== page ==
Posts tagged life

Ping 2012!

Yes,  I am still here.

2011 was a very challenging year for me: in January 2011 I have been offered a very tempting position a company and I have accepted it. It’s a very small “services” company but with large expansions plans. The whole 2011 I was busy building a new system, maintaining some old ones (and gradually deprecating those in favor of the new one). It was really challenging and most of all time consuming. I had barely any free time for myself and when I had any I spent it as personal relaxation time.

The sad part about 2011 is that I did not get any chance to work on my open source projects (except the small updates to TZDB package). This year, hopefully, things are going to settle down work-wise and I will start getting more free time to work on my projects again!

I would like to give a small update about each project and what to expect from them in the future:

  • DeHL — A collection of code built around the concept of “type objects”. Unfortunately, DeHL only stirred some architectural interest in the Delphi community. It did not actually attract  many active users or contributors. If your code is not used in real life applications then it’s kind of useless. The good part is that it’s open source (BSD) and anybody doing a Google search can wind up there and download any piece of code for his/her use. Also, DeHL was a very good compiler “test case” in Delphi 2009/2010/XE time frame. I used it while working for Embarcadero a lot and it always revealed bugs and problems that got fixed internally. And finally, DeHL offered me the chance to learn some design principles I had never used before which ultimately made me a better programmer.But, unless someone steps up and takes over, DeHL is effectively dead.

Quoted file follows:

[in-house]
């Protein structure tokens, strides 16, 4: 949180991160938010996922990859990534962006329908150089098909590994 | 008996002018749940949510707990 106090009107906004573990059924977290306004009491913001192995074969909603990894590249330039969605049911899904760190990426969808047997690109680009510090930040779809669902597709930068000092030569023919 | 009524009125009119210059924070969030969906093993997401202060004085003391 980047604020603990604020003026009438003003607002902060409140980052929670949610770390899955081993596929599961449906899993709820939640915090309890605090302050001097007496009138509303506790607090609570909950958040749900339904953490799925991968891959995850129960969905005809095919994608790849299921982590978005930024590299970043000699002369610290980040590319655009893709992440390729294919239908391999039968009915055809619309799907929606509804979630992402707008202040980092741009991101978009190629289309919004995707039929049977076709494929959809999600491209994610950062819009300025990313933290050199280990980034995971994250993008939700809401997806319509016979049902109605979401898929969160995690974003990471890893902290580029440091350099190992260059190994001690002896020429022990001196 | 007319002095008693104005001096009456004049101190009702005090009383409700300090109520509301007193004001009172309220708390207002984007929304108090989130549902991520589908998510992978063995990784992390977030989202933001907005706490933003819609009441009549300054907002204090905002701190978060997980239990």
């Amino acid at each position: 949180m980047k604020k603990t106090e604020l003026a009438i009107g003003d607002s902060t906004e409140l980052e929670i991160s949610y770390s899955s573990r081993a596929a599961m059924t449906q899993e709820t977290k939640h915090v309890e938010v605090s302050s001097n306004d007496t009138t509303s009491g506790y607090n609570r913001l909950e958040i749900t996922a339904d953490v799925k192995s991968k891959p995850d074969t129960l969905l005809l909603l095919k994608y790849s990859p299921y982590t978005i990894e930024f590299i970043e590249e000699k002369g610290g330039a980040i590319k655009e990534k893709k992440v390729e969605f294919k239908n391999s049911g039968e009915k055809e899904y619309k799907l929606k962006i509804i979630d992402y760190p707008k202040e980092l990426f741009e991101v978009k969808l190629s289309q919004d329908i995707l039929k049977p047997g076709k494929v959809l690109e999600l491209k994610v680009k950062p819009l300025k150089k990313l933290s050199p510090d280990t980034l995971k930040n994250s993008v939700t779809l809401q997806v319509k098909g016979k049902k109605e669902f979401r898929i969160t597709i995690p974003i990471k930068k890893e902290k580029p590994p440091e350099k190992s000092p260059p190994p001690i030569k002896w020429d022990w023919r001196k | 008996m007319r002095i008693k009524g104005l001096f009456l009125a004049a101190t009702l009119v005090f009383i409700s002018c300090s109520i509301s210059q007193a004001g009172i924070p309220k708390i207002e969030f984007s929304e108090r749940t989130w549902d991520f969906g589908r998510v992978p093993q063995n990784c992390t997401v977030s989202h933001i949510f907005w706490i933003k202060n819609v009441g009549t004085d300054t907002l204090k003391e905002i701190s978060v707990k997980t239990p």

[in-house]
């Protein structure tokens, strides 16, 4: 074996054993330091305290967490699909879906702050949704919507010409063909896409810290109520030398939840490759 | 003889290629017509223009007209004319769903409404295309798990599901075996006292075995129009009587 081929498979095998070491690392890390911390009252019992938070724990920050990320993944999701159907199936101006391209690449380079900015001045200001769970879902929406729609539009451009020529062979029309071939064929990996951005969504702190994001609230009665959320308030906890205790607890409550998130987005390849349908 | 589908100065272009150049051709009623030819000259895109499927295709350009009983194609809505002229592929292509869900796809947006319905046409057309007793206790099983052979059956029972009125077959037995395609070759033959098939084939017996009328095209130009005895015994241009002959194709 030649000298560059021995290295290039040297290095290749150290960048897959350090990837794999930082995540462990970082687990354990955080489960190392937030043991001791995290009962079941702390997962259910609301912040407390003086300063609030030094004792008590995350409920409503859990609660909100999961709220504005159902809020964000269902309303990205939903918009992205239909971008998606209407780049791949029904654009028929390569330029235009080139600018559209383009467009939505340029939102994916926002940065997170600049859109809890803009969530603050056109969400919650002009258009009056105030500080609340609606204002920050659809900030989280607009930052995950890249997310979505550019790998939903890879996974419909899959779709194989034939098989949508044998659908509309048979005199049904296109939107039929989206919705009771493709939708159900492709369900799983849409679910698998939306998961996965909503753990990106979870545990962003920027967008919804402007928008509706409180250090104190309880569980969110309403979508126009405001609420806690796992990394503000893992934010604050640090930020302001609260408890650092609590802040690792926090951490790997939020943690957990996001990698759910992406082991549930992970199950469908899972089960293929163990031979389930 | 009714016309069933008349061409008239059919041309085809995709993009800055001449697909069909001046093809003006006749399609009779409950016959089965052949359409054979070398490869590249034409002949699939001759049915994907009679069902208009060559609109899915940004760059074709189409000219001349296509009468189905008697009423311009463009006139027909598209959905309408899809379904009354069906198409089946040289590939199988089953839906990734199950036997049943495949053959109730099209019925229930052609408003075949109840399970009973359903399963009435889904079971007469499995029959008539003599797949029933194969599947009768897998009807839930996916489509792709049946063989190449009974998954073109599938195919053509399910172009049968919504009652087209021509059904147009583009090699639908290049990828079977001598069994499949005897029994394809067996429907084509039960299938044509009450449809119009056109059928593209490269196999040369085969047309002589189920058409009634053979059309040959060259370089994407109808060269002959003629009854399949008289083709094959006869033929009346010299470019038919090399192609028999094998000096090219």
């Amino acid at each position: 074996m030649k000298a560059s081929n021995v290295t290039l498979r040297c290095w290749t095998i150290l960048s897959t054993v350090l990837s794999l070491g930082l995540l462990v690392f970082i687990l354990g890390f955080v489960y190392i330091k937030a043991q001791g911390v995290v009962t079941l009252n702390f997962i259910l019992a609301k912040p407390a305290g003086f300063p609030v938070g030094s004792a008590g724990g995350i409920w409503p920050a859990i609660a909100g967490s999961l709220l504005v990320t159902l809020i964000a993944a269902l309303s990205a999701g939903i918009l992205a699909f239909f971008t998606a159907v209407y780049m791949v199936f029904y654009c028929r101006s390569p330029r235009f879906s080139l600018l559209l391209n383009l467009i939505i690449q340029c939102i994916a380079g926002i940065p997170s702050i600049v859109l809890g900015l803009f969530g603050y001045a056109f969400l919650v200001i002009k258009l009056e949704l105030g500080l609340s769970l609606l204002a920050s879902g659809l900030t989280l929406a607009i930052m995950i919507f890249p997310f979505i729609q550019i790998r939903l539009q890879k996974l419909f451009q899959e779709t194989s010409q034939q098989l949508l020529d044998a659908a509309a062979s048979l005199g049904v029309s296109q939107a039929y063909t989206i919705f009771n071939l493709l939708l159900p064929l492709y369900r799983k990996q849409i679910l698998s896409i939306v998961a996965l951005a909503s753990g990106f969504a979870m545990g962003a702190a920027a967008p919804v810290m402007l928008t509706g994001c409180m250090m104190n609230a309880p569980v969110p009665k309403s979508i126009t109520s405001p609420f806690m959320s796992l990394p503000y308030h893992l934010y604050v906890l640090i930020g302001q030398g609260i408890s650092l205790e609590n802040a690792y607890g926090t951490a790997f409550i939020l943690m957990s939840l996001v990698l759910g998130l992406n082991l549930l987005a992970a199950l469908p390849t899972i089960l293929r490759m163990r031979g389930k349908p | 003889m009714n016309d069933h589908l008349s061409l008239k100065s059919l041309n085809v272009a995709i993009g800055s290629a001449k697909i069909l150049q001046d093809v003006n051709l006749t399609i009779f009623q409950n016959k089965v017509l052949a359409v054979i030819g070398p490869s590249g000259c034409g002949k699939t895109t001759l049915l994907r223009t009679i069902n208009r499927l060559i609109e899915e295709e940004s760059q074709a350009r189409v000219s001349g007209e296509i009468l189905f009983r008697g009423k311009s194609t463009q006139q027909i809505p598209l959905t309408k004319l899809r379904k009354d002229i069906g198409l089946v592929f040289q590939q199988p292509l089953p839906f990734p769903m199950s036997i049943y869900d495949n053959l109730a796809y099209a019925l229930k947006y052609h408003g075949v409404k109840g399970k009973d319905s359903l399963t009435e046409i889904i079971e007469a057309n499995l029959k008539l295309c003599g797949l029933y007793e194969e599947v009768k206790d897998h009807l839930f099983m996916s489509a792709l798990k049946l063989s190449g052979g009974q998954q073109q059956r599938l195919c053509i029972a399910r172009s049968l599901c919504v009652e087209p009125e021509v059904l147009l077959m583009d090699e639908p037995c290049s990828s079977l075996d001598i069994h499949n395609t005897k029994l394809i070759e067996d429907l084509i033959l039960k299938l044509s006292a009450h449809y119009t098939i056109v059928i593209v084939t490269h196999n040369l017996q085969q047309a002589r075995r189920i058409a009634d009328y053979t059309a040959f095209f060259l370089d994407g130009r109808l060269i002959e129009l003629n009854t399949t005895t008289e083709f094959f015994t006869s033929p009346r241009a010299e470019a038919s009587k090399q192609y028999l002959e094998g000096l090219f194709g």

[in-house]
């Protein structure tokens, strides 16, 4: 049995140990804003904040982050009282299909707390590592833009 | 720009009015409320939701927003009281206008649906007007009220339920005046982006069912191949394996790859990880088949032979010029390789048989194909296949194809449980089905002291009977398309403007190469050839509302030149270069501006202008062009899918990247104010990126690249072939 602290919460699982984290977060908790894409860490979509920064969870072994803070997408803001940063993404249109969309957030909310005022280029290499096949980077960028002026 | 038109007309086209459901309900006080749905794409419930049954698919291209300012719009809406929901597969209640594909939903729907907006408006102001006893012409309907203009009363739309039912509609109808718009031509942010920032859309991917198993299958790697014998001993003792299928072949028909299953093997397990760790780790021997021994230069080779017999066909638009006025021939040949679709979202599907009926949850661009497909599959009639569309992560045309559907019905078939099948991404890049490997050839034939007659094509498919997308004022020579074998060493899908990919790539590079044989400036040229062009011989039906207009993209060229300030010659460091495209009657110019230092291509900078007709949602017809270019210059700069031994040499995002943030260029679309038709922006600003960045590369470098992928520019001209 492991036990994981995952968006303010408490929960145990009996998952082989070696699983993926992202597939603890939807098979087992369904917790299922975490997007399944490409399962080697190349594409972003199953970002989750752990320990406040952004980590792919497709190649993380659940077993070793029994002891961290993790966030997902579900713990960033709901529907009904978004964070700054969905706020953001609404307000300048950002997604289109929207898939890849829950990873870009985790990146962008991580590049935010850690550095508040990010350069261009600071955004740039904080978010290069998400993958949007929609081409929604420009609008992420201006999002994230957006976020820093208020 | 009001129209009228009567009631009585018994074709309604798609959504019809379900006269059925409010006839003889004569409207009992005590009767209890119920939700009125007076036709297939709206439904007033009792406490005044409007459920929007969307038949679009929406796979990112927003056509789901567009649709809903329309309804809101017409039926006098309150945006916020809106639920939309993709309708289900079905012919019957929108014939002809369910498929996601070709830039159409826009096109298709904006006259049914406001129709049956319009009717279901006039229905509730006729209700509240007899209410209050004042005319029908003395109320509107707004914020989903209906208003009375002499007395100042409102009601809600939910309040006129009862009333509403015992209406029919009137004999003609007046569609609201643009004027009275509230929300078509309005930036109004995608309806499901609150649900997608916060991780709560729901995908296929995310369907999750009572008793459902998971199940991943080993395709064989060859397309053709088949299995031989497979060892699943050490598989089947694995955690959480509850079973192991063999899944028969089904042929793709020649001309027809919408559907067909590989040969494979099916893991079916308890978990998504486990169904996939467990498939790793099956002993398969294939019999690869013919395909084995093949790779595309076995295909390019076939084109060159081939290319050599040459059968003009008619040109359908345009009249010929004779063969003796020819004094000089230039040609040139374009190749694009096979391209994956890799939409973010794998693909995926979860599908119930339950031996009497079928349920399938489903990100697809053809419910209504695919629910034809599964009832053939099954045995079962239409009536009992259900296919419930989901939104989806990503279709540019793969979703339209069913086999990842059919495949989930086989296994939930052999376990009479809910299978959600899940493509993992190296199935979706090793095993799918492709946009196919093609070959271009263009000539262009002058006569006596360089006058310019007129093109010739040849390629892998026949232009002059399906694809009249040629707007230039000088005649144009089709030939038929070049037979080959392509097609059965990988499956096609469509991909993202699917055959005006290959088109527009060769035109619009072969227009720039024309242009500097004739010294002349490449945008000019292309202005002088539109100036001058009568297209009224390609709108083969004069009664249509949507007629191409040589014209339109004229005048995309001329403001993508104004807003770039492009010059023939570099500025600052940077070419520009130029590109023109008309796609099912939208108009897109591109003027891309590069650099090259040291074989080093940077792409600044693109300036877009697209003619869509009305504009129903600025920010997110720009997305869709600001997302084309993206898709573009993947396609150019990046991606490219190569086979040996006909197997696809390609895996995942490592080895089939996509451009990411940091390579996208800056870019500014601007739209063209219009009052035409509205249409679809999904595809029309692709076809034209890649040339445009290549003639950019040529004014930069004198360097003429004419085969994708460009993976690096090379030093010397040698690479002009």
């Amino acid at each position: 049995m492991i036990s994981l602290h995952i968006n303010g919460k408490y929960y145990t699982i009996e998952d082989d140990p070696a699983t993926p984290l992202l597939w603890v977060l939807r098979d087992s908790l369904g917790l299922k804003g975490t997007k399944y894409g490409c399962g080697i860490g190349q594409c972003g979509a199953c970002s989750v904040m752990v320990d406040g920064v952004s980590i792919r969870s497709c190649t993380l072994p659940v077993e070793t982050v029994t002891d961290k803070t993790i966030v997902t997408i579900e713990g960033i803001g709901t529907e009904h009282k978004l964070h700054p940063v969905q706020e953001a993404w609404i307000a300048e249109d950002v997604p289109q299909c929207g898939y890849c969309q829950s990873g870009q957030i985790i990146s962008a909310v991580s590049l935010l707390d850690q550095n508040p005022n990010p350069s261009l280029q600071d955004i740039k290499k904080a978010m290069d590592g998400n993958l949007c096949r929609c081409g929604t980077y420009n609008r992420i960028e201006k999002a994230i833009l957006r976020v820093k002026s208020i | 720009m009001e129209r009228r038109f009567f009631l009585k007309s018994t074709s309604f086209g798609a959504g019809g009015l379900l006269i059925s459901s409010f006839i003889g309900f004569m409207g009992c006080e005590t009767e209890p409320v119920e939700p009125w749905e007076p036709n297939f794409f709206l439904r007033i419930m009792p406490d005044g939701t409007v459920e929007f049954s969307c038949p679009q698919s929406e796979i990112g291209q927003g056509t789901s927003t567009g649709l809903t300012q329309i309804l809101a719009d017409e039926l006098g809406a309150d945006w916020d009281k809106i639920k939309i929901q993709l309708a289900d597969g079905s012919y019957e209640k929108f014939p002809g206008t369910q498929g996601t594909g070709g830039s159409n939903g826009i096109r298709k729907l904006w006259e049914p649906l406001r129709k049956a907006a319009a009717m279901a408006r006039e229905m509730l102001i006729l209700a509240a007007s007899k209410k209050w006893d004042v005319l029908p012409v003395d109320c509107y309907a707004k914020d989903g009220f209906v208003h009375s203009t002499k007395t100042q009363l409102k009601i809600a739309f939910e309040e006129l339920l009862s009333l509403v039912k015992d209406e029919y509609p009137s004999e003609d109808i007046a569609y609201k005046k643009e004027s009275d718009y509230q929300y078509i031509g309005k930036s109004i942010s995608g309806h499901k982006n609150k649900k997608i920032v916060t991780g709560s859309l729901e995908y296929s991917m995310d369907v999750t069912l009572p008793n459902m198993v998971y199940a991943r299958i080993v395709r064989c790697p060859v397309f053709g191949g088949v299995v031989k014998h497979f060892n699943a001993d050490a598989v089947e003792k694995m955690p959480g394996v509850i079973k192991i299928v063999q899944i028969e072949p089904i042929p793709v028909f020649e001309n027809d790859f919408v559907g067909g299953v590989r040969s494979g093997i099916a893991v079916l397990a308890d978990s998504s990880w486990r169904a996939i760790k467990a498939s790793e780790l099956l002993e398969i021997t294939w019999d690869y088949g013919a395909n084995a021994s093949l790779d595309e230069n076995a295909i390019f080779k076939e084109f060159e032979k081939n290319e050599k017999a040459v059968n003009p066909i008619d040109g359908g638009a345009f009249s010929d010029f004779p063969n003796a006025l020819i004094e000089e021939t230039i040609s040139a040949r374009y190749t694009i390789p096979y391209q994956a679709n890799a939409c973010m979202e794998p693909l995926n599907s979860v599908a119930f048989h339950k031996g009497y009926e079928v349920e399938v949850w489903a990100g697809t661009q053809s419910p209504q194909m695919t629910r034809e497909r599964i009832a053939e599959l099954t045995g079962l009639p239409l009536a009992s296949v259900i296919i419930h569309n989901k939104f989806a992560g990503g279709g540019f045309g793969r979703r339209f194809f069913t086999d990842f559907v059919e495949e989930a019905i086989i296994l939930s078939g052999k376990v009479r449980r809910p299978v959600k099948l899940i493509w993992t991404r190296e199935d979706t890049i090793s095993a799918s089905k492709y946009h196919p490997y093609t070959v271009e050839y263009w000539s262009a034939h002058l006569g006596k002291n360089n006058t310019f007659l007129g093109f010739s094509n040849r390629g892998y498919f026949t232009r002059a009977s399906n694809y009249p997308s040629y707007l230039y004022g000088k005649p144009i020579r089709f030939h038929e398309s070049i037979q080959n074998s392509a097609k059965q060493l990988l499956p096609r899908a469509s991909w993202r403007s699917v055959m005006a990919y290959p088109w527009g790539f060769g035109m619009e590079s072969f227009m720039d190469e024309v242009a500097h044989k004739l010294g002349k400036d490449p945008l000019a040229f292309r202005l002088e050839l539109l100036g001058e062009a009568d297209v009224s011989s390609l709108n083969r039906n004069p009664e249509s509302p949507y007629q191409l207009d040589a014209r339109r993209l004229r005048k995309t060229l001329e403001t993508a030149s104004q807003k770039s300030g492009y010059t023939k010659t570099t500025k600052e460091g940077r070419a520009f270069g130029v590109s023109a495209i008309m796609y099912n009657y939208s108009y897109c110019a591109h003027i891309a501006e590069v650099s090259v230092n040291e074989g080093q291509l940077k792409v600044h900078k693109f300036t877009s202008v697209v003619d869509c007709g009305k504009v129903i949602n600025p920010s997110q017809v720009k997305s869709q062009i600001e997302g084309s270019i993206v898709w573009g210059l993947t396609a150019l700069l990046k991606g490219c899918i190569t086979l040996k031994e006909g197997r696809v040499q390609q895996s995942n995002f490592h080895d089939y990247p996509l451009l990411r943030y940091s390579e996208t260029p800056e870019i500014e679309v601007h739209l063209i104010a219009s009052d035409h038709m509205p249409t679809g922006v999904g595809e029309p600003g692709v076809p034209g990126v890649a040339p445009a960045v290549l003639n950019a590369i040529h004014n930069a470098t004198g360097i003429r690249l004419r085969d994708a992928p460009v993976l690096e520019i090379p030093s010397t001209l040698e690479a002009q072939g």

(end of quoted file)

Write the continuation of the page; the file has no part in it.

• TZDB — This project is alive. It’s a small project wise a very clear scope that was realized 2 years ago. I am only running a tool to generate new time zone definitions from time to time. Other than that TZDB is alive and kicking.
  • Collections — A collection of generic containers. What can be more exiting? (for me at least).  Well, I have on my machine a half-finished version 2.0. I have never completed it because it basically rips open some of the initial designs. Initially I inspired from .NET and Delphi collections classes to make a hybrid. Then I worked in Java and noticed that “Java’s way” is also a good way to go. So 2.0 tries to combine concepts of all three major players. This project is temporarily on hold until I find my direction.

The good thing about 2011 is that I had the chance to use all new shiny .NET technologies I haven’t touched before (I was a .NET 2.0 user before). This means, actual LINQ (collections and SQL) coding, WCF, WPF and all that stuff. This gave me a broader perspective on things. This also means that my most wanted Delphi feature for 2012 is anonymous types and lambdas. Hopefully we will see these features and we can build some very interesting and time-saving solutions around them.